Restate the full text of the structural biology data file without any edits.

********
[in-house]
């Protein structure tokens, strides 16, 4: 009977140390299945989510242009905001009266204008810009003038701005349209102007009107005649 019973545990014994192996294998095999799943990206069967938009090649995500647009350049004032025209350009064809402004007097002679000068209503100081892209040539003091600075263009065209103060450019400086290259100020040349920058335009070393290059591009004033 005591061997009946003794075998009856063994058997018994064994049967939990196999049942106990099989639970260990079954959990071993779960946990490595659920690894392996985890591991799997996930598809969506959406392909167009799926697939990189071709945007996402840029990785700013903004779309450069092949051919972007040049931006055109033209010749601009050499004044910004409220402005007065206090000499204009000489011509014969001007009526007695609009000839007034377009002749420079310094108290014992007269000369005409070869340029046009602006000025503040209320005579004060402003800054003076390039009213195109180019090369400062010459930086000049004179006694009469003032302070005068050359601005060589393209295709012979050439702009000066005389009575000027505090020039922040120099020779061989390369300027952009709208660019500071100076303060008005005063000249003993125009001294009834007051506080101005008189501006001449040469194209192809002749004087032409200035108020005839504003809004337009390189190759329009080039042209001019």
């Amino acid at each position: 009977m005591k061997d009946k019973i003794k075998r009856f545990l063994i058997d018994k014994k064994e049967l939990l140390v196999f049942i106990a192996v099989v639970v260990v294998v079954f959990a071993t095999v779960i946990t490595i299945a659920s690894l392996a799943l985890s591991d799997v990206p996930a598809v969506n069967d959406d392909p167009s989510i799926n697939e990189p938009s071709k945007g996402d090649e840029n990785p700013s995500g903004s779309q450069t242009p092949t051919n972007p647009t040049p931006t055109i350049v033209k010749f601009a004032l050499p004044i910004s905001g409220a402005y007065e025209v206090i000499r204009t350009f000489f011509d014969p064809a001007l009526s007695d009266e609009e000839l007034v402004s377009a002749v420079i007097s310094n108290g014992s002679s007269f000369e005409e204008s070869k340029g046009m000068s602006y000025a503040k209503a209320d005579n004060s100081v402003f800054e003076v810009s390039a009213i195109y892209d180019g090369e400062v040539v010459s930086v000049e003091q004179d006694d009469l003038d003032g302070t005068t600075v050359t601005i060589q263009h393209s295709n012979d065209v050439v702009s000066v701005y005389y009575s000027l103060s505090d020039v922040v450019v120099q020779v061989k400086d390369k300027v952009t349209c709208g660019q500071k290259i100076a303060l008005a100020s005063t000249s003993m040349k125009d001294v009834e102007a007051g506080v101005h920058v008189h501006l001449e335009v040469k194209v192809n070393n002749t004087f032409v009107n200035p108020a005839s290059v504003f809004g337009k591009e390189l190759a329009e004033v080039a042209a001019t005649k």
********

[in-house]
């Protein structure tokens, strides 16, 4: 009977140390299945989510242009905001009266204008810009003038701005349209102007009107005649 019973545990014994192996294998095999799943990206069967938009090649995500647009350049004032025209350009064809402004007097002679000068209503100081892209040539003091600075263009065209103060450019400086290259100020040349920058335009070393290059591009004033 005591061997009946003794075998009856063994058997018994064994049967939990196999049942106990099989639970260990079954959990071993779960946990490595659920690894392996985890591991799997996930598809969506959406392909167009799926697939990189071709945007996402840029990785700013903004779309450069092949051919972007040049931006055109033209010749601009050499004044910004409220402005007065206090000499204009000489011509014969001007009526007695609009000839007034377009002749420079310094108290014992007269000369005409070869340029046009602006000025503040209320005579004060402003800054003076390039009213195109180019090369400062010459930086000049004179006694009469003032302070005068050359601005060589393209295709012979050439702009000066005389009575000027505090020039922040120099020779061989390369300027952009709208660019500071100076303060008005005063000249003993125009001294009834007051506080101005008189501006001449040469194209192809002749004087032409200035108020005839504003809004337009390189190759329009080039042209001019």
């Amino acid at each position: 009977m005591k061997d009946k019973i003794k075998r009856f545990l063994i058997d018994k014994k064994e049967l939990l140390v196999f049942i106990a192996v099989v639970v260990v294998v079954f959990a071993t095999v779960i946990t490595i299945a659920s690894l392996a799943l985890s591991d799997v990206p996930a598809v969506n069967d959406d392909p167009s989510i799926n697939e990189p938009s071709k945007g996402d090649e840029n990785p700013s995500g903004s779309q450069t242009p092949t051919n972007p647009t040049p931006t055109i350049v033209k010749f601009a004032l050499p004044i910004s905001g409220a402005y007065e025209v206090i000499r204009t350009f000489f011509d014969p064809a001007l009526s007695d009266e609009e000839l007034v402004s377009a002749v420079i007097s310094n108290g014992s002679s007269f000369e005409e204008s070869k340029g046009m000068s602006y000025a503040k209503a209320d005579n004060s100081v402003f800054e003076v810009s390039a009213i195109y892209d180019g090369e400062v040539v010459s930086v000049e003091q004179d006694d009469l003038d003032g302070t005068t600075v050359t601005i060589q263009h393209s295709n012979d065209v050439v702009s000066v701005y005389y009575s000027l103060s505090d020039v922040v450019v120099q020779v061989k400086d390369k300027v952009t349209c709208g660019q500071k290259i100076a303060l008005a100020s005063t000249s003993m040349k125009d001294v009834e102007a007051g506080v101005h920058v008189h501006l001449e335009v040469k194209v192809n070393n002749t004087f032409v009107n200035p108020a005839s290059v504003f809004g337009k591009e390189l190759a329009e004033v080039a042209a001019t005649k």